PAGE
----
a block one technology compared to project 28 and mobile surveillance system technology. the border patrol found that on windy days the block when the radar had issues that resulted in an excessive number of false detections and the capability was not adequate for the operational effectiveness. they also found that teachers are insufficient in comparison to features of project 28 and nss cameras. once deployed the border patrol is to perform a complete operational testing provided. there are no additional schedule changes this testing is scheduled to begin in january. crowd. and here we welcome the many countries joining us around the world. here's michael buffer. >> all right. are you ready? first on to the scale, one more time, are you reeeeeeeady? [cheers and applause] first on to the scales, ladies
and gentlemen, he comes to us with a record of 50 victories and 37 k.o.s from mexico, three-time world champion juan manuel marquez! [cheers and applause] 142 pounds. juan manuel marquez. now stepping on to the scale, six times a world champion in five different divisions, he comes to us from grand rapids,
>> okay. you saw it here live on espnews. but what does it mean? mayweather coming in at 146. marquez at 142. the catch weight was 144. well, our experts are lined up, an we'll go one-on-one with the best, teddy at last, dan rafael and much more right ahead on espnews as our coverage of the big bout tomorrow in vegas continues. hey, it's jimmy football, hey. do you know what's wrong with your cooler? i'll tell you what. it's not a grill. i want you to say hello to the bud light grooler! it's a grill and a cooler.
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>> espnews brought to you by: >> steve bunin with michael kim on espnews. if you were just watching, you saw live coverage of the weigh-in in las vegas for tomorrow night's bout between floyd mayweather, jr., and juan manuel marquez. mayweather coming in at two pounds above the catch weight of 144. we'll explain what that is and have all of our experts break down what these numbers mean coming up on espnews.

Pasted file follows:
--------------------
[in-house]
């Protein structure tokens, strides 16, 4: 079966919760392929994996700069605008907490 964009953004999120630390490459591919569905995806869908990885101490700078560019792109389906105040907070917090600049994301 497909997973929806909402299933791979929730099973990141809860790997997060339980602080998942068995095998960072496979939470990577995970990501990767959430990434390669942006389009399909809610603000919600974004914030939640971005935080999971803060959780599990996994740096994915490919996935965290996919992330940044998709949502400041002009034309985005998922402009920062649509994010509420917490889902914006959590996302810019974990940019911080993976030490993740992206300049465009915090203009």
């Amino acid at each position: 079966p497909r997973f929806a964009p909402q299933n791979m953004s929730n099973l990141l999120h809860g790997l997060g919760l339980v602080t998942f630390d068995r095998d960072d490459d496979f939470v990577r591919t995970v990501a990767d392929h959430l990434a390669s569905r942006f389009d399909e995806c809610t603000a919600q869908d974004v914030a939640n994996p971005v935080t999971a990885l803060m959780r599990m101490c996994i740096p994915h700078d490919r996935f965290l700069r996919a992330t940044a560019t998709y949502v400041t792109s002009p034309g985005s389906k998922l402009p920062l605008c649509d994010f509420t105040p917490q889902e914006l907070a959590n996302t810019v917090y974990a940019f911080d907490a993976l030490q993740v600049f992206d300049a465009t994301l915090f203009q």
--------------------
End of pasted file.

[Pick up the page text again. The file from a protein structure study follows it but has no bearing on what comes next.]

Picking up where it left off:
baseball fans are watching some of the big series this weekend. you got the giants and dodgers, tigers and twins among others. some people from columbia, missouri, might be more excited about cardinals and cubs. we put this here because the giants are three and a half back in the wild card race in the national league, and the twins at home, if they can pull off a sweep of the tigers, they'll be just one back in the a.l. central going into next week. now with the latest, here's our "baseball tonight" crew at home plate. >> steve berthiaume here with eric young and steve phillips. the detroit tigers' a.l. central lead is four games. this weekend they begin a critical three-game set at minnesota against the twins, steve phillips, who are right behind detroit for the a.l. central lead. what issues do the tigers face heading into the weekend? >> you said it, "at minnesota." that metrodome i think instills fear in so many different teams. ozzie guillen of the white sox says, "i hate going to that ballpark." ites the last year in the ballpark, but that's a benefit to the minute fin twins.